On May 7, the Supreme Court of Equatorial Guinea upheld the February 26 decision to dissolve Citizens for Innovation (CI), the country’s main opposition party. The court rulings also maintained the 30-year jail terms handed to 21 of its members.
The military coup and the consequences
Dissolving CI came less than two months after they were accused of staging a failed military coup following what they deemed as the ‘fraudulent’ nature of the November 2017 election. President Teodoro Obiang Nguema won his fifth seven-year term and his ruling party won 99 seats while the CI won the remaining seat. CI’s failed military coup led to mass arrests and detentions including the arrest of 30 foreign armed men at the junction of Gabon, Cameroon and Equatorial Guinea.
The lawyer for CI members stated that the court ruling did not come as a surprise, claiming that “the Supreme Court received instructions from the President of the Republic to dissolve the CI.” CI’s Vice Secretary-General, Carmelo Abeso, agrees, adding that “no one on the [Supreme] Court is able to contradict President Teodoro Obiang’s demands, which was clearly to ask the Judiciary to put an end to the CI.”
The Supreme Court decision comes three months after the public prosecutor announced his intention to seek the death penalty for the 147 activists who participated in the attempted coup. The CI activists are charged with “rebellion, attacks against authority, public disorder and serious injury and damage.”
Reports of human rights abuses
Since staging a bloody coup himself against his uncle in 1979, Nguema’s government has become synonymous with human rights abuses. After the wave of arrests began in January, lawyers representing CI members say that at least 30 activists cannot stand trial because they have been “tortured” while in detention at the police headquarter, nicknamed “Guantanamo,” in Malabo, the capital city. Ernesto Obama Ondo claimed to have received 150 lashes every day on his buttocks while Mireille Buila Euka received 100 lashes on her hands and feet. In another instance, Santiago Ebee Ela, a 41-year-old activist, succumbed to his injuries sustained during torture at the headquarters this April.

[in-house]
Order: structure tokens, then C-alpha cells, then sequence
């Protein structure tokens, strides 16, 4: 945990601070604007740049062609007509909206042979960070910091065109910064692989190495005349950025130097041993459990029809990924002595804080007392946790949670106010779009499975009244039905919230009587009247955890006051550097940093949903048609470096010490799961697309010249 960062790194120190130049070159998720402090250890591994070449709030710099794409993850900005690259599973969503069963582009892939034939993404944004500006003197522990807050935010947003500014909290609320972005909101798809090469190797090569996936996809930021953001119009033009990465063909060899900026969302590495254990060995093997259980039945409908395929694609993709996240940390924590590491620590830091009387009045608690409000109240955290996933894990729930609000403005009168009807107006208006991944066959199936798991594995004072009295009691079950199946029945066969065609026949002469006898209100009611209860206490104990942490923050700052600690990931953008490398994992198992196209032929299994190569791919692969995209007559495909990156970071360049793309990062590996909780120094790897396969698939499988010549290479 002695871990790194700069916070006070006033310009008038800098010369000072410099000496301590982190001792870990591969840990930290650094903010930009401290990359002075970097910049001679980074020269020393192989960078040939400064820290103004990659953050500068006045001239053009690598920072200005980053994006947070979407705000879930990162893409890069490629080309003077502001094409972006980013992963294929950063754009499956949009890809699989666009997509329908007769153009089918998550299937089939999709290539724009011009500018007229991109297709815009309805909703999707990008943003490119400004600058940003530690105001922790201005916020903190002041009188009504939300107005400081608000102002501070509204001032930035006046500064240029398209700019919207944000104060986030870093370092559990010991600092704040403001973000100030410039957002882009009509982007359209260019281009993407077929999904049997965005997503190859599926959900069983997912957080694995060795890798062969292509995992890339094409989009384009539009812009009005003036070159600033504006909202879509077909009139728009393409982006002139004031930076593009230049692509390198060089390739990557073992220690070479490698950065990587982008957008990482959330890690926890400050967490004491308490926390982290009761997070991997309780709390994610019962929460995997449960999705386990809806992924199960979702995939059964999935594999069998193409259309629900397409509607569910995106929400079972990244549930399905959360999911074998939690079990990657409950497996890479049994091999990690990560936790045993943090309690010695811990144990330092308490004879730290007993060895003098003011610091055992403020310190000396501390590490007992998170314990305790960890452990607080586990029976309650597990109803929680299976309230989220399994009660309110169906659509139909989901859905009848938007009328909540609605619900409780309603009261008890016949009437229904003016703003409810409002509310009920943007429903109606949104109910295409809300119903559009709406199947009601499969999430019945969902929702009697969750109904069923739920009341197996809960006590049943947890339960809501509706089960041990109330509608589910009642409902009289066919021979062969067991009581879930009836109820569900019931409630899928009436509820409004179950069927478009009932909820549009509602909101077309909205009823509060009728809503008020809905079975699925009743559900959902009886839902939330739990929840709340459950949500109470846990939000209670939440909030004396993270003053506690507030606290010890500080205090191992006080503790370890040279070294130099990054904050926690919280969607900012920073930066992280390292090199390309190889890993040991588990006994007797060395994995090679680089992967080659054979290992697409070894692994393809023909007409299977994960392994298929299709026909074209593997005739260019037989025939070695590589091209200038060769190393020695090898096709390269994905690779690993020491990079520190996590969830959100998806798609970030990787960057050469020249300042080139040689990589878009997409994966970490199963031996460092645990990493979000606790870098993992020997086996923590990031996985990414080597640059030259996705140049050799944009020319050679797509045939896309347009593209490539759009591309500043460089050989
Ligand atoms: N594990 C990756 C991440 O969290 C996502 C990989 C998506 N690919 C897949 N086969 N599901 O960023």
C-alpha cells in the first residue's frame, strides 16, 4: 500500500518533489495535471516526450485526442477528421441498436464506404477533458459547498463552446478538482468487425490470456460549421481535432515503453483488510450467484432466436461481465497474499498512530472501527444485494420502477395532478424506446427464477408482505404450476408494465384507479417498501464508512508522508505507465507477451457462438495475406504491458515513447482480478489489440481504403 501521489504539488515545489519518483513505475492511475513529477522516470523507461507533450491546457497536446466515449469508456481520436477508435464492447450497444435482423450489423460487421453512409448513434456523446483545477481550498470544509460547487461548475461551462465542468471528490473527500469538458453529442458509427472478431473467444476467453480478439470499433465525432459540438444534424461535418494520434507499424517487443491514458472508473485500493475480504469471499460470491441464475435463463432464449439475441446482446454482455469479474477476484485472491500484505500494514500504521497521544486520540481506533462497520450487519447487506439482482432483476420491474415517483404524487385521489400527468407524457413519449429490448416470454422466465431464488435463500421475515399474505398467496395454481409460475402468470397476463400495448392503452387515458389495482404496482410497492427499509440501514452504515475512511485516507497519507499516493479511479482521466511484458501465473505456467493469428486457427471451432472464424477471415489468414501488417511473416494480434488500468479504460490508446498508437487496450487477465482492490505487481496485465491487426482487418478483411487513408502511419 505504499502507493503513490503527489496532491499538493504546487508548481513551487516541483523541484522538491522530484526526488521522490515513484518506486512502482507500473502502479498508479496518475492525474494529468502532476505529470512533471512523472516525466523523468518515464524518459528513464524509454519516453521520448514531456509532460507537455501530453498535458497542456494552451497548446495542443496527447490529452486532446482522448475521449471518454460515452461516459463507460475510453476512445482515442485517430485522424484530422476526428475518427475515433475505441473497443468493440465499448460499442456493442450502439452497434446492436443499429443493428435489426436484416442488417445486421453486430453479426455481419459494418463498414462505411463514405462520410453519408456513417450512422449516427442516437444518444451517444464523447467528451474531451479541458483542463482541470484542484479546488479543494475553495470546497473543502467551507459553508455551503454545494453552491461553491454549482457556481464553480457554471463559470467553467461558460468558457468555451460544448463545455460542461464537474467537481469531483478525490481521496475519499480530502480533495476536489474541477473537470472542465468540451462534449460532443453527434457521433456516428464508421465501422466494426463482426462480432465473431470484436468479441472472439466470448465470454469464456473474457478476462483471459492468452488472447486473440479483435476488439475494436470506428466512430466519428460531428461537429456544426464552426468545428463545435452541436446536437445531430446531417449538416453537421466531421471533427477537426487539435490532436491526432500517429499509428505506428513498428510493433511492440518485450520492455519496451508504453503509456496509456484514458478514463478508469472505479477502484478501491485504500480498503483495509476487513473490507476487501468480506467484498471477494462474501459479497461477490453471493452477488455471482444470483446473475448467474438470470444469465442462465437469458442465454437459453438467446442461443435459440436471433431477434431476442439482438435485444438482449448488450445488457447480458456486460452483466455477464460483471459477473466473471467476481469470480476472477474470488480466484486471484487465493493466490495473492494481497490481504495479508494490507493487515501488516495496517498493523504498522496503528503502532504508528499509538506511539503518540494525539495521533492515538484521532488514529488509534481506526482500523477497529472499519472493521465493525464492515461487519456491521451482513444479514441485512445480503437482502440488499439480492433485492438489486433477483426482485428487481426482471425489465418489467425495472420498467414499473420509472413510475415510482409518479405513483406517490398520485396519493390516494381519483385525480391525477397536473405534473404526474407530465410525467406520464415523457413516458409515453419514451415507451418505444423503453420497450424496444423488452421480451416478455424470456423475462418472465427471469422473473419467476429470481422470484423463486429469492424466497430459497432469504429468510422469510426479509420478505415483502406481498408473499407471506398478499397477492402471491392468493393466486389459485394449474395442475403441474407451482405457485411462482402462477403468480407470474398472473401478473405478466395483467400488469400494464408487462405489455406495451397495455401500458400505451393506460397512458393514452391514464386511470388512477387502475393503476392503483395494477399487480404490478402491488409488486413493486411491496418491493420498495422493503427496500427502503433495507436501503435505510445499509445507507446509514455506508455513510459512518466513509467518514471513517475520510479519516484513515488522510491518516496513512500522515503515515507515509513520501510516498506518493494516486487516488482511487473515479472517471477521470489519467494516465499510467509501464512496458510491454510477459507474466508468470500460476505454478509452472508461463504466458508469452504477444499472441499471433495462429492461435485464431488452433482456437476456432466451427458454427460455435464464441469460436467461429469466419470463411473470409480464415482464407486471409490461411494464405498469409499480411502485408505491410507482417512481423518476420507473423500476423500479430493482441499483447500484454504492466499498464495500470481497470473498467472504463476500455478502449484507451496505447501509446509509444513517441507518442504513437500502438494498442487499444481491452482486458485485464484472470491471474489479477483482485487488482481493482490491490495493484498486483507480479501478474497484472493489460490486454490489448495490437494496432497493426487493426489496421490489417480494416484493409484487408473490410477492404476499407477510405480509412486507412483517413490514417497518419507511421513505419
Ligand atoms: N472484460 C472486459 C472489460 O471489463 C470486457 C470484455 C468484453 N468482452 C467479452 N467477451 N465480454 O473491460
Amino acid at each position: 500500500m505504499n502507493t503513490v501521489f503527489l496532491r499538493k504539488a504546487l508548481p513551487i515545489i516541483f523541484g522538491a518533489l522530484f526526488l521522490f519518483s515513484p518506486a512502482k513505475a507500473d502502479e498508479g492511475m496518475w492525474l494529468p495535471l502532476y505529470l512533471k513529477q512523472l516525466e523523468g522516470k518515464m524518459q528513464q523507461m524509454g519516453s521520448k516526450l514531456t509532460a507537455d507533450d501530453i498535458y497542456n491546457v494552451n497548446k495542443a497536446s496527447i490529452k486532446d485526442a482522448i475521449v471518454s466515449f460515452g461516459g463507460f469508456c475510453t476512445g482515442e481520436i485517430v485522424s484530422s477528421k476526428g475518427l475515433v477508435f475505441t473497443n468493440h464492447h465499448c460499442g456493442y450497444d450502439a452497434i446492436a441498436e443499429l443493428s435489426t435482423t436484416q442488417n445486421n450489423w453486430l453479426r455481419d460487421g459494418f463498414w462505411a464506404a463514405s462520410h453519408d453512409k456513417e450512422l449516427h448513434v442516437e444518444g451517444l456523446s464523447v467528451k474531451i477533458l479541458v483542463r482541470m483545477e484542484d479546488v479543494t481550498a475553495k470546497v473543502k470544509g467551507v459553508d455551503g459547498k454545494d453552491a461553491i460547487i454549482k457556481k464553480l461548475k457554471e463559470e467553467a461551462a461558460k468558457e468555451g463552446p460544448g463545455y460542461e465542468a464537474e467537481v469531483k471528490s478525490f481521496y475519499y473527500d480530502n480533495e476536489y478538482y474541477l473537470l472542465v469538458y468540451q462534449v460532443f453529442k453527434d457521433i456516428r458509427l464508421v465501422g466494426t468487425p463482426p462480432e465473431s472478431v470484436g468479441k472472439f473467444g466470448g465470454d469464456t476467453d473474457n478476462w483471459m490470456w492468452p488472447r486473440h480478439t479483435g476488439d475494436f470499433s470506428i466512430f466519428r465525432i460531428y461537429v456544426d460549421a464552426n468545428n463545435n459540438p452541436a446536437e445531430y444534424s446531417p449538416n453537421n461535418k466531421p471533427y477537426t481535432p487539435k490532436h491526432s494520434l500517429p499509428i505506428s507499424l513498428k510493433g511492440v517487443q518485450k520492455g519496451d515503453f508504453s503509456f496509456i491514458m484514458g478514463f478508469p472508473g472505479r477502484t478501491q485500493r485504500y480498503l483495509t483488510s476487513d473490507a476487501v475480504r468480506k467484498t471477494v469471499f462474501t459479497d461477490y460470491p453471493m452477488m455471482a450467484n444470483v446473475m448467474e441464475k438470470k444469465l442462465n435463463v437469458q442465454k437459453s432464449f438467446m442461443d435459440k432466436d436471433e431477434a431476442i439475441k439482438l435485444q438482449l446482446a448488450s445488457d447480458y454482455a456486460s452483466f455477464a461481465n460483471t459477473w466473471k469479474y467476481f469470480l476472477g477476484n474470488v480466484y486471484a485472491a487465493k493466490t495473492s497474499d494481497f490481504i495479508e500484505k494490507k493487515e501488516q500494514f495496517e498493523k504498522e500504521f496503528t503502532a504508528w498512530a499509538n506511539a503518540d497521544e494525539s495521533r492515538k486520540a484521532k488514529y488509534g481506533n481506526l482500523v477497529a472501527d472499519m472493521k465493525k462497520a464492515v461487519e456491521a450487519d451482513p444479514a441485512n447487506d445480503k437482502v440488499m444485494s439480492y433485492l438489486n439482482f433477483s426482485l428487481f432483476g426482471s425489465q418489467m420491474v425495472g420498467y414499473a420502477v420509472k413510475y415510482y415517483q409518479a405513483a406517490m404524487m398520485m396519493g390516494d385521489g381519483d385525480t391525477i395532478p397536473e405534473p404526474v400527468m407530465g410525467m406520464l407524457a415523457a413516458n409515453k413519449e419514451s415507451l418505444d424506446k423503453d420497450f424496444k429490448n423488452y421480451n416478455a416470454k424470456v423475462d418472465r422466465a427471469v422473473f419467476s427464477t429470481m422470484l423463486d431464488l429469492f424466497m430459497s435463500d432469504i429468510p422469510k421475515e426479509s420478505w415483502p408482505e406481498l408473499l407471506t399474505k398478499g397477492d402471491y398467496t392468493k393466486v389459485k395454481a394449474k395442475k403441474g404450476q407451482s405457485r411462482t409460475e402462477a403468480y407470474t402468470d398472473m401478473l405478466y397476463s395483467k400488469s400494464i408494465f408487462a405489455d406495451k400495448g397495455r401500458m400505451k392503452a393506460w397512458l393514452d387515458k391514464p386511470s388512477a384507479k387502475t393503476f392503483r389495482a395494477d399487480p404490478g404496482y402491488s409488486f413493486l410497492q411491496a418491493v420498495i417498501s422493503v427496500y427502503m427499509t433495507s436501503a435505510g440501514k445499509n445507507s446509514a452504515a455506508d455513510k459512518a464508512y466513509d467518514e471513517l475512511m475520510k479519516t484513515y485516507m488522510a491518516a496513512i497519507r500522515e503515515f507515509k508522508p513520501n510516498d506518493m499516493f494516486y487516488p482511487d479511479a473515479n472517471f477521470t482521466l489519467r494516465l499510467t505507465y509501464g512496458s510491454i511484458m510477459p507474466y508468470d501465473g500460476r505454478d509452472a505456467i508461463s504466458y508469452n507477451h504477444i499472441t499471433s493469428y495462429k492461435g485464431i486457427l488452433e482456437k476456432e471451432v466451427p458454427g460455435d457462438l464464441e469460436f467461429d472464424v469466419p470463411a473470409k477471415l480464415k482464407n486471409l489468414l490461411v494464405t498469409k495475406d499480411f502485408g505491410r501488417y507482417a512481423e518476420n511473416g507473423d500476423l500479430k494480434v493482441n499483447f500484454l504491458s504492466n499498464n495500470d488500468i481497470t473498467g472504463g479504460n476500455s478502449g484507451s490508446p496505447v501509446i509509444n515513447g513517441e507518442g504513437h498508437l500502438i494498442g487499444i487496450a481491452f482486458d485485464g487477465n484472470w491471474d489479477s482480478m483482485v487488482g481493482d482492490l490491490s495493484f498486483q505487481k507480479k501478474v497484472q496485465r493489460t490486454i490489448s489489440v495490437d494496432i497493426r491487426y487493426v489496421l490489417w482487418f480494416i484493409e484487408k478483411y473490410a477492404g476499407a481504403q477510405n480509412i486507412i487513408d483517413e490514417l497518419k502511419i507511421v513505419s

The mounting international and domestic pressure is forcing the government to respond to the allegations of human rights abuses. The government assured its citizens that they will investigate the torture allegations but Amnesty International says no such probe has begun. Miguel Oyono Ndong Mifumu, Equatorial Guinea’s Ambassador to France, dismissed the allegations of torture in an interview with AFP, claiming that the term torture is only being used to destroy the reputation of the government. He added that the arrest of the opposition members should not be interpreted as an attack on the opposition party but rather consequences for staging the military coup and attacking police officers.
Nguema attacked the international human rights organizations, arguing for national human rights institutions to replace them across Africa. The President believes that these international organizations are aimed “at destroying the African States like Equatorial Guinea.” This proposal is absurd since most African countries already have national human rights institutions that maintain legitimacy and credibility.
In addition to attacking international organizations, Nguema requested the assistance of the French government with the investigation, since his government suspects that the coup was planned and financed in France.
The way forward
As stated earlier, Nguema’s government has been synonymous with human rights abuse. Human Rights Watch and Amnesty International frequently document the abuse noting that the government has gone against the national anti-torture decree signed in 2006. The executive director of EG Justice contends that “President Obiang goes to great lengths to try to win acceptance on the international stage, including making human rights commitments that he never keeps.”
Both the United Nations and African Union have failed to intervene on the behalf of the Equatoguineans, despite many calls from local and international organizations. Their lack of action and legitimization of his fraudulent elections only allows the perpetuation of human rights abuse. Nguema most likely discerns that these principles of these international institutions will not lead to any serious threat to his hold on power. This is especially that case for the African Union since the oil-rich African nation regularly makes major contributions to the organization which aims to lessen its dependency on foreign donors.
With Equatoguineans powerless to create change from within and the international institutions complacent with human rights abuse, Nguema’s dictatorial government will continue to commit human rights abuse.